WEST LOOP — The opening night of an art exhibit honoring Black Lives Matter activists Wednesday received some local star power when rapper Vic Mensa performed a song honoring Laquan McDonald.
Mensa, a rising South Side rapper who has played at the Pitchfork Music Festival, collaborated with Kanye West and will play Lollapalooza this year, was an unbilled performer at the opening night of "Our Duty To Fight," an exhibit at the University of Illinois-Chicago's Gallery 400.
He performed his new song "16 Shots," a reference to the number of times Laquan was shot by Chicago Police Officer Jason Van Dyke.
The song references not only Van Dyke (and the police union posting his bail money) but also the fight for a trauma center at the University of Chicago and the "Black Friday" protests that blanketed Michigan Avenue the day after Thanksgiving.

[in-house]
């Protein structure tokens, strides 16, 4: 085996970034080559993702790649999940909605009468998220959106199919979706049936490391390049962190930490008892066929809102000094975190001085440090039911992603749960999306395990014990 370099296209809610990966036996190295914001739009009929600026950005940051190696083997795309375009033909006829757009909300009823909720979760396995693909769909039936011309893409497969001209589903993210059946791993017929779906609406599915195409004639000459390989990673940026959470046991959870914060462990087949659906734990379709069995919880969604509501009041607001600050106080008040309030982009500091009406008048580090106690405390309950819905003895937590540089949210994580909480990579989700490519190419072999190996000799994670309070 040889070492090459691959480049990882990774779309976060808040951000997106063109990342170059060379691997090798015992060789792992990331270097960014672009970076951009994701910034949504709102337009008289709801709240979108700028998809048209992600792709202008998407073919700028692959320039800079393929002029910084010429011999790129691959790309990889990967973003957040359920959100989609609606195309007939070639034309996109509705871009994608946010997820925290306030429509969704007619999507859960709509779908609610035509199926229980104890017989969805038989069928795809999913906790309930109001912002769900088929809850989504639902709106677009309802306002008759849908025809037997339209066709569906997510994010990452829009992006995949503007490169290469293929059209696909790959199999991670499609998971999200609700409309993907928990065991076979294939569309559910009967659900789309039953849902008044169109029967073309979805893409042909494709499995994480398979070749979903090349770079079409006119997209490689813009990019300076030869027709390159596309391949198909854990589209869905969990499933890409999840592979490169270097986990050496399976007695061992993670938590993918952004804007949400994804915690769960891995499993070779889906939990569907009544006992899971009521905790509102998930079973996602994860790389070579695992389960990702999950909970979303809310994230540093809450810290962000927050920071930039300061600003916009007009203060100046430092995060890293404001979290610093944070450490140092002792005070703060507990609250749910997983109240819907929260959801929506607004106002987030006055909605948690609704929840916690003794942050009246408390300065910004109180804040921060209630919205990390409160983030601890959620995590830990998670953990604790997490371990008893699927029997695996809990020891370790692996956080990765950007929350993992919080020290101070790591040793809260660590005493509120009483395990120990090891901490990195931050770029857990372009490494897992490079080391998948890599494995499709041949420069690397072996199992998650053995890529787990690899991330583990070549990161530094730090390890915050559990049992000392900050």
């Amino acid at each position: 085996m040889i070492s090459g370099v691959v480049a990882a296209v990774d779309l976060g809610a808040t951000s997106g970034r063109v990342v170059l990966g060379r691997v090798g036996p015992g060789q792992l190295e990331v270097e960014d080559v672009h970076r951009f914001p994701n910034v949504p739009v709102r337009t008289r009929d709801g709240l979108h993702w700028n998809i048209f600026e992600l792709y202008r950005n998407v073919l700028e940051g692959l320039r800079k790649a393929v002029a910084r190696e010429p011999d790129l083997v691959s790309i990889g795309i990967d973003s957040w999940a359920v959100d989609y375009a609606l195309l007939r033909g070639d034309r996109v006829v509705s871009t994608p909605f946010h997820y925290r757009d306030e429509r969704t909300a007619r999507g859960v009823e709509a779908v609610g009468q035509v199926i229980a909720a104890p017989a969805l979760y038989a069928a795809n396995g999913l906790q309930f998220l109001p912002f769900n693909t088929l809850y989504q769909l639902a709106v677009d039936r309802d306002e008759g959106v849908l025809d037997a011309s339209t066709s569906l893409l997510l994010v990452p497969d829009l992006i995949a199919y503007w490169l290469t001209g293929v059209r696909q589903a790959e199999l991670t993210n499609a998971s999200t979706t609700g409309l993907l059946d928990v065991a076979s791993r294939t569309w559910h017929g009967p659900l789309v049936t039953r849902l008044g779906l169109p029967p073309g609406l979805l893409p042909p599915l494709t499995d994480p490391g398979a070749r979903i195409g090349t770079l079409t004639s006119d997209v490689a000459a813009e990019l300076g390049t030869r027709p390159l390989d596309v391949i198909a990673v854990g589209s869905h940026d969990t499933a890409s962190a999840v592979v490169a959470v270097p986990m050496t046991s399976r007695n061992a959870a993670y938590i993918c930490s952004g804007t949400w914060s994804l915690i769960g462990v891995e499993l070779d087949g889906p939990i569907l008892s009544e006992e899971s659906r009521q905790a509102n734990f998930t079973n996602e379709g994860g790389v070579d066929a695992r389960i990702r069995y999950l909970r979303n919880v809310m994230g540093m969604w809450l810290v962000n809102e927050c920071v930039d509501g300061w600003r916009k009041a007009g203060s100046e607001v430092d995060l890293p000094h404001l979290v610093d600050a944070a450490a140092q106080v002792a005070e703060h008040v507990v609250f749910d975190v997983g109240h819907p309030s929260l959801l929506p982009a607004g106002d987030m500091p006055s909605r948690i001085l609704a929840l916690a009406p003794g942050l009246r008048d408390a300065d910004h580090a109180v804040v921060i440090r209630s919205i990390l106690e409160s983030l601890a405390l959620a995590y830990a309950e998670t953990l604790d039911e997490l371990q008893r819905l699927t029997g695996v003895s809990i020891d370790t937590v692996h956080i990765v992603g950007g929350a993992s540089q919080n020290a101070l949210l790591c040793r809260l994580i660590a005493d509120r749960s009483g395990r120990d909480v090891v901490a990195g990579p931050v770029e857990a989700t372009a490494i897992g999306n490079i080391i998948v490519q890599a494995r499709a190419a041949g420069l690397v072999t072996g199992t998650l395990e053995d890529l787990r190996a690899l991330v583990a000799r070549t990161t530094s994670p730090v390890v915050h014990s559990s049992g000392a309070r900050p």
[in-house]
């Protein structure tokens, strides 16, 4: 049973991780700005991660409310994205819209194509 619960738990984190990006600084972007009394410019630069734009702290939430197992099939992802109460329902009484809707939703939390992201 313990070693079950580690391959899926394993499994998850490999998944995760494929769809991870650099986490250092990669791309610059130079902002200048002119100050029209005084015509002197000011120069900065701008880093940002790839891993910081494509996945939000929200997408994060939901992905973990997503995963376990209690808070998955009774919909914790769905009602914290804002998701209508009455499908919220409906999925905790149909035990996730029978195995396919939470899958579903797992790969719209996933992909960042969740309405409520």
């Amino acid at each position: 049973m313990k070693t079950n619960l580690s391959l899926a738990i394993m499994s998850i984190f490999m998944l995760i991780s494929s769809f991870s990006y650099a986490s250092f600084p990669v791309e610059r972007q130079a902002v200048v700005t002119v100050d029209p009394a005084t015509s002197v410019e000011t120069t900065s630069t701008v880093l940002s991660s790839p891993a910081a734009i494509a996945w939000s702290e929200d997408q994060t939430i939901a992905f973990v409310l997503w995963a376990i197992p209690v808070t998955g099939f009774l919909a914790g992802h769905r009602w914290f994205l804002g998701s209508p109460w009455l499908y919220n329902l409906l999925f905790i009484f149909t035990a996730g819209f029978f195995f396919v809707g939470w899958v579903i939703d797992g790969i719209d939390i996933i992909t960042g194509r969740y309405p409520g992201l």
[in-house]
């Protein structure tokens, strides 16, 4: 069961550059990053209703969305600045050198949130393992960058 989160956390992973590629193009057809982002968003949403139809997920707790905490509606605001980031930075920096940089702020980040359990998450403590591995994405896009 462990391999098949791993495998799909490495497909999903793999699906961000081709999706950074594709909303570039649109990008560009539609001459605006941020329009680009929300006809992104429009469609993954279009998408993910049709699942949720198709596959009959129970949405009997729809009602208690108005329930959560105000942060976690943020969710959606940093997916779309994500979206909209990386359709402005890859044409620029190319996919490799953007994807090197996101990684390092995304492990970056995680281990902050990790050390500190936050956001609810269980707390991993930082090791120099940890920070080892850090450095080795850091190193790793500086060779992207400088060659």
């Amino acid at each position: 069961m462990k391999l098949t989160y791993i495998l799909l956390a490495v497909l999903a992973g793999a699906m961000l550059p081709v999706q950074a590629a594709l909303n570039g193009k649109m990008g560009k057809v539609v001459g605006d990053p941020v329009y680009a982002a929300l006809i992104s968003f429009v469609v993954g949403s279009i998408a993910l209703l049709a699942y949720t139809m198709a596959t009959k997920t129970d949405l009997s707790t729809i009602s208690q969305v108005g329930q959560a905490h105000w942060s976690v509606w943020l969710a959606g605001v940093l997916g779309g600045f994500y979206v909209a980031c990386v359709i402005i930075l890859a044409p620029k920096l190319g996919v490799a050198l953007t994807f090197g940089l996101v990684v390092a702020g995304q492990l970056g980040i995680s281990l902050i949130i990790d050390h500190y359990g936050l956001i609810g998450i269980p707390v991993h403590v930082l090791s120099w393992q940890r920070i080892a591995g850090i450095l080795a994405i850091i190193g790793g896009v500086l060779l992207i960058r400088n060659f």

"On the South Side where there's no trauma centers but the most trauma," Mensa raps on the track. "100 deep on State Street, where the troops at?"
To end the song, Mensa laid on the floor while a news personality described the footage of Van Dyke shooting Laquan.
Mensa was very visible in the protests that erupted after the release of the footage showing Laquan's killing.
The rapper was at the Black Friday protests with a camera crew and also was at the Cook County Criminal Courthouse fighting for the release of Malcolm London, an artist and activist who was arrested the first night of protests.
Mensa didn't debut his charged-up, political song at the art gallery opening. He first performed the song at a rally in Flint, Mich. Watch the full song from that performance below.
The Black Lives Matter exhibit will run until June 11 at Gallery 400, 400 S. Peoria St.
Watch Mensa perform the full song [EXPLICIT]:
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